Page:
Musculocontractural Ehlers–Danlos syndrome (mcEDS) is a subtype of EDS caused by defective dermatan sulfate biosynthesis, characterized by multiple malformations (craniofacial features, ocular and visceral malformations) and progressive cutaneous, skeletal, vascular, and visceral fragility-related manifestations. Repeated dislocations and deformities of the joints due to [...] Read more.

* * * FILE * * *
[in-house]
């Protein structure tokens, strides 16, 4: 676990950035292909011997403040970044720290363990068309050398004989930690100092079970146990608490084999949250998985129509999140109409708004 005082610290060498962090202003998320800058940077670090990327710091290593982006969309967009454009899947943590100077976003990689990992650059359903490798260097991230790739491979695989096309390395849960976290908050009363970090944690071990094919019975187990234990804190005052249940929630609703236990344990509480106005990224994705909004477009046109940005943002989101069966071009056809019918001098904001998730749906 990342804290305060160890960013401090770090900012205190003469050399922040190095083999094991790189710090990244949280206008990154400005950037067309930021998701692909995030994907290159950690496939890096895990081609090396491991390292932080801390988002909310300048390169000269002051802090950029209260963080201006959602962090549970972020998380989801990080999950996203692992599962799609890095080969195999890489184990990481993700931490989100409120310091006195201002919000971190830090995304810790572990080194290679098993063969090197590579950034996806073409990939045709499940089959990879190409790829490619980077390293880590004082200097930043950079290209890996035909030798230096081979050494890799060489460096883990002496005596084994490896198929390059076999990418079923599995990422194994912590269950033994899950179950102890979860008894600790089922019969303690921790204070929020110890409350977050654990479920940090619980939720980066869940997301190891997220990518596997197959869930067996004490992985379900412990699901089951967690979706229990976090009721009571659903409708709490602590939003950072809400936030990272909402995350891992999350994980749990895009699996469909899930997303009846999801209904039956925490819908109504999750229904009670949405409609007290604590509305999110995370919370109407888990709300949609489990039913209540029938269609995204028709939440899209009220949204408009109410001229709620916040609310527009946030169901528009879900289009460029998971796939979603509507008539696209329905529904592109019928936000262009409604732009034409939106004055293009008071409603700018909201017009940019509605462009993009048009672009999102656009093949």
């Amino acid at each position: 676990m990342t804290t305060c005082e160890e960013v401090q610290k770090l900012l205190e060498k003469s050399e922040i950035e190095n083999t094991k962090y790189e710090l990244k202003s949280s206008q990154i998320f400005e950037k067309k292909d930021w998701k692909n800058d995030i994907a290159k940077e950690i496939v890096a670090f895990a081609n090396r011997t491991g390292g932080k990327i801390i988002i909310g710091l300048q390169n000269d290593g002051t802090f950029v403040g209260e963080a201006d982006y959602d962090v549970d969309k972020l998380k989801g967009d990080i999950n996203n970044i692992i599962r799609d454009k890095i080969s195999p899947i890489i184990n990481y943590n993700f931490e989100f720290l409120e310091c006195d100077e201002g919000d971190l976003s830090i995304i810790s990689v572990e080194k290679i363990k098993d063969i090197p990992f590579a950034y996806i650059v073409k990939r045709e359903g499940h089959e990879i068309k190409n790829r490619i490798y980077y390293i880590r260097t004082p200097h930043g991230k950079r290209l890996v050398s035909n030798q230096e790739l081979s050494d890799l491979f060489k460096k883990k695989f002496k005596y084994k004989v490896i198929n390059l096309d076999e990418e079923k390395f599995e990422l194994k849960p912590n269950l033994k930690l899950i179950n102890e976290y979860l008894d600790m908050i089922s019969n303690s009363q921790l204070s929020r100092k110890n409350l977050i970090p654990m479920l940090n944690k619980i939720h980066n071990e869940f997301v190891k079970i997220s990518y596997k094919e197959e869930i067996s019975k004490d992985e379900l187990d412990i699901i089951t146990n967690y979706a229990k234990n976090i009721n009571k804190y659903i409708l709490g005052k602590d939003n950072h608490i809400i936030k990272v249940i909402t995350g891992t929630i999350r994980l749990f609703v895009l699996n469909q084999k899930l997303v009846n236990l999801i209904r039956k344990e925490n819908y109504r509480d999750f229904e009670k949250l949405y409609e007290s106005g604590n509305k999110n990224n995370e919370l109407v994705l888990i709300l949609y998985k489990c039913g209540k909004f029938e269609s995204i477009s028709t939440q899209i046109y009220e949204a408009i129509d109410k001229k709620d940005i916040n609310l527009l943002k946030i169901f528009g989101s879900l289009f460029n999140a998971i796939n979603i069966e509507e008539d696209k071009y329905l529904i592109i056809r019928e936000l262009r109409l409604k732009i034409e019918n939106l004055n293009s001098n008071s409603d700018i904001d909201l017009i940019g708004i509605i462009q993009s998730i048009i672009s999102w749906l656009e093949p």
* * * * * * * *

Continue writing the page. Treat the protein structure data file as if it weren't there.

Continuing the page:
Musculocontractural Ehlers–Danlos syndrome (mcEDS) is a subtype of EDS caused by defective dermatan sulfate biosynthesis, characterized by multiple malformations (craniofacial features, ocular and visceral malformations) and progressive cutaneous, skeletal, vascular, and visceral fragility-related manifestations. Repeated dislocations and deformities of the joints due to joint relaxation are observed, causing serious damage to the musculoskeletal system of the whole body; however, the motor function of the upper limbs and the morphology of the bone joints have not been systematically investigated. In this study, we present a detailed and comprehensive report on upper limb lesions of 13 patients with a mean age at the first visit of 21 years. Twelve patients (92.3%) had a history of dislocation. Eleven patients (84.6%) had shoulder dislocations, and two patients (15.4%) had elbow dislocations. Four patients (30.8%) had elbow osteoarthritis, and three patients (23.1%) had distal radioulnar joint (DRUJ) osteoarthritis. The phalanges and metacarpals are thin, and the ratio of medullary cavity of the metacarpal bone decreases with age. As bone and joint deformity progresses, patients with mcEDS should be recommended to receive regular follow-up, including radiology. The present findings suggest an important role for dermatan sulfate in the maintenance of the skeletal system. Full article